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Document Type

Open Access Dissertation

Degree Name

Doctor of Philosophy (PhD)

Degree Program

Psychology

Year Degree Awarded

2015

Month Degree Awarded

May

First Advisor

Dr. Neil Berthier

Second Advisor

Dr. Nancy Forger

Third Advisor

Dr. Sandra Petersen

Fourth Advisor

Dr. Heather Richardson

Subject Categories

Cognitive Neuroscience | Cognitive Psychology | Developmental Neuroscience | Developmental Psychology

Abstract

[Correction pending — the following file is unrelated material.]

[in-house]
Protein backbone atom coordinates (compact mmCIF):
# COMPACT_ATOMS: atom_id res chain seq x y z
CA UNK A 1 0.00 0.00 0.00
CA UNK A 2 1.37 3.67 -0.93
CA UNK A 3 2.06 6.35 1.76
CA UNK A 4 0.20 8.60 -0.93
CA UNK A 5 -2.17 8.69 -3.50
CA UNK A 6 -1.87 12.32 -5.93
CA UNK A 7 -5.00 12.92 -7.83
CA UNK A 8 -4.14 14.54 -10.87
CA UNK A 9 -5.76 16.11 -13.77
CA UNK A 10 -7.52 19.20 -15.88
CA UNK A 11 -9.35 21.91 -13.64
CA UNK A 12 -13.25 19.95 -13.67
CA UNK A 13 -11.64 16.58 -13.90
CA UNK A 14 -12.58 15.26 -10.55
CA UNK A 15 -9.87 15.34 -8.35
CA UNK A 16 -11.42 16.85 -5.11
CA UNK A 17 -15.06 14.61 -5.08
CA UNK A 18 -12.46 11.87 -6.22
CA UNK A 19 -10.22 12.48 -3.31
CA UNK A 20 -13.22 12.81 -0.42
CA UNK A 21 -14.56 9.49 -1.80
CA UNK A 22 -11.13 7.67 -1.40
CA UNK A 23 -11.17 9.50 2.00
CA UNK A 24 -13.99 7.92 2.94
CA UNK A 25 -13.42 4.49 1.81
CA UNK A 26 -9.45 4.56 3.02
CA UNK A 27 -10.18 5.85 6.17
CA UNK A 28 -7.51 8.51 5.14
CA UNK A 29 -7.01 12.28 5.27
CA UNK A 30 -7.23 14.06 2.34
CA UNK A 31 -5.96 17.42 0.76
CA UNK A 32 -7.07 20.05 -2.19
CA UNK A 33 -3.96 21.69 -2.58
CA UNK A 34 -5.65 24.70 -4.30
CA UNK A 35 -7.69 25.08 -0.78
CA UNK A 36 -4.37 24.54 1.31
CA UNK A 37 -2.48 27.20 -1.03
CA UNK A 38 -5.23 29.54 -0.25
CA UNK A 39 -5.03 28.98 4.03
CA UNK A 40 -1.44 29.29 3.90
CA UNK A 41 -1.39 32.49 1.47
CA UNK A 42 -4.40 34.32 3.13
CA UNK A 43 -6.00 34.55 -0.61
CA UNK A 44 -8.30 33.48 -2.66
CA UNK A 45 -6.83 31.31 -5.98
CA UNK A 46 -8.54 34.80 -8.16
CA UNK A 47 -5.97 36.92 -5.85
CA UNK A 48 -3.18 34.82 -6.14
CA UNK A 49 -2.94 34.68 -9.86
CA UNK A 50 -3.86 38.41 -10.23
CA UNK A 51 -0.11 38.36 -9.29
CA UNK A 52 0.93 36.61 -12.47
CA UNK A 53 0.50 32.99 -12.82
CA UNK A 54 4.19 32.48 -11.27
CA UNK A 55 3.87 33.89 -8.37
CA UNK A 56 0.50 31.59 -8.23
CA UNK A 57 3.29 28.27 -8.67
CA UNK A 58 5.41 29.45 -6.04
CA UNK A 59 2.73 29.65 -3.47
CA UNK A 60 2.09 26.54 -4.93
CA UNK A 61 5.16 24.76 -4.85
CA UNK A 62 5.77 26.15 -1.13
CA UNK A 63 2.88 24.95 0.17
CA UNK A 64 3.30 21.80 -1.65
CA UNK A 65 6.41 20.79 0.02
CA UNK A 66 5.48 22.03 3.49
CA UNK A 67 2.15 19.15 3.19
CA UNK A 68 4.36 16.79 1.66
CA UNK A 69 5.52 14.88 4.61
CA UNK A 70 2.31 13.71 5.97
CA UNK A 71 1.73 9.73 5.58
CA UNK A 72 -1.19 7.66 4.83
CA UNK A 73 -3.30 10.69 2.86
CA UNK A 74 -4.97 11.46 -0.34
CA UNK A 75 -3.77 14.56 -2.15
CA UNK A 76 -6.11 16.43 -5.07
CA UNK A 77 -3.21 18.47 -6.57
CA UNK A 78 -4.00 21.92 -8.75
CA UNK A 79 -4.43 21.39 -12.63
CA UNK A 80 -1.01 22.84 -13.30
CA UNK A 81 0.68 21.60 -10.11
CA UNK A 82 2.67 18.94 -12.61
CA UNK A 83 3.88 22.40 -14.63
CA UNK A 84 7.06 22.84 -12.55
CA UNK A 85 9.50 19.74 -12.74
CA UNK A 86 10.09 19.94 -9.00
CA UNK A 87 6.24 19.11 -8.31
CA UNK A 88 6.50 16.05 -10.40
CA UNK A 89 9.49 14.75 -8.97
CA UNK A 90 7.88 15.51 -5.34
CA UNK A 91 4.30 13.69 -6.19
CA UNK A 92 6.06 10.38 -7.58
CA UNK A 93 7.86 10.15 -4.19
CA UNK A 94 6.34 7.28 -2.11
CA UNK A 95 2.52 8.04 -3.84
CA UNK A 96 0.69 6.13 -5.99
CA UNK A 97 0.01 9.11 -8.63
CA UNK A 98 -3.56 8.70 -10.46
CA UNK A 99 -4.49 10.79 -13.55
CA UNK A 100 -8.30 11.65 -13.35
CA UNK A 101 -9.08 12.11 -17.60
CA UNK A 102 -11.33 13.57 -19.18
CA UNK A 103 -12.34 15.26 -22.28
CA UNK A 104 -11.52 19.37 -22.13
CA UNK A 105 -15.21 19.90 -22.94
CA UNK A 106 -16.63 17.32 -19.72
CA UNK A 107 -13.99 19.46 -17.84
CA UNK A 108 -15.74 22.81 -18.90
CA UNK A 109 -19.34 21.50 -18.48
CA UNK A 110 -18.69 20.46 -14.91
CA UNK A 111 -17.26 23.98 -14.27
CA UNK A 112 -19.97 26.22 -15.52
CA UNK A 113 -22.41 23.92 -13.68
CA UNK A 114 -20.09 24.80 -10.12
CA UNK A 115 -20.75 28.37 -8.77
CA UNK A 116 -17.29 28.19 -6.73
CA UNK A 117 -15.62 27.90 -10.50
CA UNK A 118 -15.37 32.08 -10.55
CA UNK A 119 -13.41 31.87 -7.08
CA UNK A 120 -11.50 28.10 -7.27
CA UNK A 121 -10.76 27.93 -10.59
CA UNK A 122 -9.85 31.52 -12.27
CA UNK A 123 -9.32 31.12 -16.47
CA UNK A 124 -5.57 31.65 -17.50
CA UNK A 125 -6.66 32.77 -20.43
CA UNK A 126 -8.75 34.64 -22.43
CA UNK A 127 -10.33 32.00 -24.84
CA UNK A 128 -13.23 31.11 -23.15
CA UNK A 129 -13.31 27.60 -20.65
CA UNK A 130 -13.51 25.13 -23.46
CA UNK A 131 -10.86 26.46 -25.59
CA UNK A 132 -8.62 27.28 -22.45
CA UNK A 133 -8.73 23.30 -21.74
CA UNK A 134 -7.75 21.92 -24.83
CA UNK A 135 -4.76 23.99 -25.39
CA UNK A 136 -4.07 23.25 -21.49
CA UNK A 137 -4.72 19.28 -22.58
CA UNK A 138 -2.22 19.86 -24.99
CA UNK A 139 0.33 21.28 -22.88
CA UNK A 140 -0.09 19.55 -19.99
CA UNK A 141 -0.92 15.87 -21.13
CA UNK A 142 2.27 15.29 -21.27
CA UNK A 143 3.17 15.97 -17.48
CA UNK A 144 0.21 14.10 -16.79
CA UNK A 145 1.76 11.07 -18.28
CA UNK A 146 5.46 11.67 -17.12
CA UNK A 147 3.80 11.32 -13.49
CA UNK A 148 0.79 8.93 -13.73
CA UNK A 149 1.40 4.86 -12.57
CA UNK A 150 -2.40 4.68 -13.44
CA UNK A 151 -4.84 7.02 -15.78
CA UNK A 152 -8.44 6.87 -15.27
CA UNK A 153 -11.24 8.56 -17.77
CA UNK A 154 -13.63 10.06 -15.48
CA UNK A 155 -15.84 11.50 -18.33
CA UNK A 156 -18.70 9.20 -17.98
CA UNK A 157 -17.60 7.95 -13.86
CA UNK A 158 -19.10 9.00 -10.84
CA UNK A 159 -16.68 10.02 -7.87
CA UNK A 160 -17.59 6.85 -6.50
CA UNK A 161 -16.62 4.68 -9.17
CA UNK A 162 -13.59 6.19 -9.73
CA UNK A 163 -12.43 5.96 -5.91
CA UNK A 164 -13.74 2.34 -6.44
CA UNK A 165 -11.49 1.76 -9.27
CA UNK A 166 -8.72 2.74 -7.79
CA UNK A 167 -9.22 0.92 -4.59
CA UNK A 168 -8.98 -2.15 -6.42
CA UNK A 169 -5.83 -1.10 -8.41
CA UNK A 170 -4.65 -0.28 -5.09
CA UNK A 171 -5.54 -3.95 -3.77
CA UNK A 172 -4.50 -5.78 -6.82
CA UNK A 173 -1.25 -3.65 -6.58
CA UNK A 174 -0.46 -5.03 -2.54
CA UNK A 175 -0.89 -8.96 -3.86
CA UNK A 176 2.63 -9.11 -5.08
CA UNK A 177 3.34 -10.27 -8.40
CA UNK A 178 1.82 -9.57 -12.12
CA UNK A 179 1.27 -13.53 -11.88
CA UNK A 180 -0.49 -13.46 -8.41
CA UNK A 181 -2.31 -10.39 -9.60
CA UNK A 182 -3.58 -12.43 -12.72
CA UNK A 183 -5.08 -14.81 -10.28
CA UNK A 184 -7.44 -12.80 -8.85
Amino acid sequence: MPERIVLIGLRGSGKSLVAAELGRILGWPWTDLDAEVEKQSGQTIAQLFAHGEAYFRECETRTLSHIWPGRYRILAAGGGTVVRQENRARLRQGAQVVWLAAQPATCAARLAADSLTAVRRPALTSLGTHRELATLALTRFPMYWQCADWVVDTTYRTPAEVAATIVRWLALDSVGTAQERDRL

Two studies were conducted to explore the cognitive effects of combination ethinyl estradiol and levonorgestrel contraceptive use during late adolescence and young adulthood. Three groups of females, naturally cycling, active pill phase, and hormone-free interval phase, were tested on a battery of estrogen-sensitive, i.e., place learning and word generation, and estrogen-insensitive, i.e., map drawing, mental rotation, digit span, story recall, and object recall, tasks. Study 2 was conducted as a means to replicate the findings observed in Study 1 and to manipulate task difficulty and sensitivity. Two measures of mood were administered, and salivary estradiol levels at time of testing were assayed. Findings from both studies do not suggest mood or endogenous estrogen effects on cognition. Additionally, findings from both studies suggest no cognitive effects of combination ethinyl estradiol and levonorgestrel conceptive use. The large sample size of Study 2, n = 65, indicates sufficient power to detect statistical differences. These studies do not provide evidence of either cognitive detrimental or beneficial effects of combined oral contraceptive use during either late adolescence or young adulthood. Post-hoc analyses with a nondepressed subsample, however, suggest potential sparing of estrogen-sensitive place learning by active pill phase females relative to hormone-free interval and naturally cycling females during periods of low endogenous estrogens.

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